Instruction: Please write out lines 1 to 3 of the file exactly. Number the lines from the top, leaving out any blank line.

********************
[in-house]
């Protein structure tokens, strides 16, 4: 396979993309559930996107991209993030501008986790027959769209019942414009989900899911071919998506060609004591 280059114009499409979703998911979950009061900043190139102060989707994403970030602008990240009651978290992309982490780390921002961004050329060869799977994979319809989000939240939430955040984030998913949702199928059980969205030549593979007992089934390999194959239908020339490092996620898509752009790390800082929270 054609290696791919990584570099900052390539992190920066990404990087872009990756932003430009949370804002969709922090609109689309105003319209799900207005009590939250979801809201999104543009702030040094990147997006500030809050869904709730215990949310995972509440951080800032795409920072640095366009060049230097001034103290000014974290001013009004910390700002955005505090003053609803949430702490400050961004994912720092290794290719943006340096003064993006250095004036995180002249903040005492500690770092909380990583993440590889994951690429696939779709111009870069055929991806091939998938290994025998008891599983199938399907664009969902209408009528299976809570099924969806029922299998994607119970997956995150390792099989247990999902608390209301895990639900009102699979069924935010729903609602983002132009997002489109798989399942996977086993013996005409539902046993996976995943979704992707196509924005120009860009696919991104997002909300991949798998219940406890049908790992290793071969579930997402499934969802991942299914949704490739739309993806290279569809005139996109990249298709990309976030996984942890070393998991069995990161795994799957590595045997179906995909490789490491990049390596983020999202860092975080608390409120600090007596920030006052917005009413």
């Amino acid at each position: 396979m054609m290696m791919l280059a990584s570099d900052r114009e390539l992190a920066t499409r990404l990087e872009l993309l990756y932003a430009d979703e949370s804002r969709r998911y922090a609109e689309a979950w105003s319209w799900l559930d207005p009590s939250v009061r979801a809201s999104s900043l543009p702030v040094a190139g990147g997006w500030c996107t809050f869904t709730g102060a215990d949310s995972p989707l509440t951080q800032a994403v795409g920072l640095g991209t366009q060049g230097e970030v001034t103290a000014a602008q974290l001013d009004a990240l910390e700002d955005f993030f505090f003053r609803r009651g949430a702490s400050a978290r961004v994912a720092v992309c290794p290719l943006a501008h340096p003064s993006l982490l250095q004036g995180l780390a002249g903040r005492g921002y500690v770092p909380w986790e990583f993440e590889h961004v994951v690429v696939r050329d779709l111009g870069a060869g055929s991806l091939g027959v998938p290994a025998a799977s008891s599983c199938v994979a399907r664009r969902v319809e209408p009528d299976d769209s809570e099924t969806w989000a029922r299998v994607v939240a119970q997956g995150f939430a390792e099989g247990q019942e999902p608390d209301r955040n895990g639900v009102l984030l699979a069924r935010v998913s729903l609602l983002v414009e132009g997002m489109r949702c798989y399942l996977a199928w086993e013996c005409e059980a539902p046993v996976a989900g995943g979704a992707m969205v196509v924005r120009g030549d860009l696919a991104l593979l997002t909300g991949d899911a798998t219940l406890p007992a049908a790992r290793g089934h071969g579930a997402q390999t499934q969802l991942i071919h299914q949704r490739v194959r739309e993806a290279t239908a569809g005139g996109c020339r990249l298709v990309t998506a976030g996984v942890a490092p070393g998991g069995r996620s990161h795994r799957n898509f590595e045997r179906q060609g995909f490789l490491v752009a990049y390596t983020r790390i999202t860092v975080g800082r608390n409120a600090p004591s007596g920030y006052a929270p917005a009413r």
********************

[in-house]
């Protein structure tokens, strides 16, 4: 396979993309559930996107991209993030501008986790027959769209019942414009989900899911071919998506060609004591 280059114009499409979703998911979950009061900043190139102060989707994403970030602008990240009651978290992309982490780390921002961004050329060869799977994979319809989000939240939430955040984030998913949702199928059980969205030549593979007992089934390999194959239908020339490092996620898509752009790390800082929270 054609290696791919990584570099900052390539992190920066990404990087872009990756932003430009949370804002969709922090609109689309105003319209799900207005009590939250979801809201999104543009702030040094990147997006500030809050869904709730215990949310995972509440951080800032795409920072640095366009060049230097001034103290000014974290001013009004910390700002955005505090003053609803949430702490400050961004994912720092290794290719943006340096003064993006250095004036995180002249903040005492500690770092909380990583993440590889994951690429696939779709111009870069055929991806091939998938290994025998008891599983199938399907664009969902209408009528299976809570099924969806029922299998994607119970997956995150390792099989247990999902608390209301895990639900009102699979069924935010729903609602983002132009997002489109798989399942996977086993013996005409539902046993996976995943979704992707196509924005120009860009696919991104997002909300991949798998219940406890049908790992290793071969579930997402499934969802991942299914949704490739739309993806290279569809005139996109990249298709990309976030996984942890070393998991069995990161795994799957590595045997179906995909490789490491990049390596983020999202860092975080608390409120600090007596920030006052917005009413």
């Amino acid at each position: 396979m054609m290696m791919l280059a990584s570099d900052r114009e390539l992190a920066t499409r990404l990087e872009l993309l990756y932003a430009d979703e949370s804002r969709r998911y922090a609109e689309a979950w105003s319209w799900l559930d207005p009590s939250v009061r979801a809201s999104s900043l543009p702030v040094a190139g990147g997006w500030c996107t809050f869904t709730g102060a215990d949310s995972p989707l509440t951080q800032a994403v795409g920072l640095g991209t366009q060049g230097e970030v001034t103290a000014a602008q974290l001013d009004a990240l910390e700002d955005f993030f505090f003053r609803r009651g949430a702490s400050a978290r961004v994912a720092v992309c290794p290719l943006a501008h340096p003064s993006l982490l250095q004036g995180l780390a002249g903040r005492g921002y500690v770092p909380w986790e990583f993440e590889h961004v994951v690429v696939r050329d779709l111009g870069a060869g055929s991806l091939g027959v998938p290994a025998a799977s008891s599983c199938v994979a399907r664009r969902v319809e209408p009528d299976d769209s809570e099924t969806w989000a029922r299998v994607v939240a119970q997956g995150f939430a390792e099989g247990q019942e999902p608390d209301r955040n895990g639900v009102l984030l699979a069924r935010v998913s729903l609602l983002v414009e132009g997002m489109r949702c798989y399942l996977a199928w086993e013996c005409e059980a539902p046993v996976a989900g995943g979704a992707m969205v196509v924005r120009g030549d860009l696919a991104l593979l997002t909300g991949d899911a798998t219940l406890p007992a049908a790992r290793g089934h071969g579930a997402q390999t499934q969802l991942i071919h299914q949704r490739v194959r739309e993806a290279t239908a569809g005139g996109c020339r990249l298709v990309t998506a976030g996984v942890a490092p070393g998991g069995r996620s990161h795994r799957n898509f590595e045997r179906q060609g995909f490789l490491v752009a990049y390596t983020r790390i999202t860092v975080g800082r608390n409120a600090p004591s007596g920030y006052a929270p917005a009413r």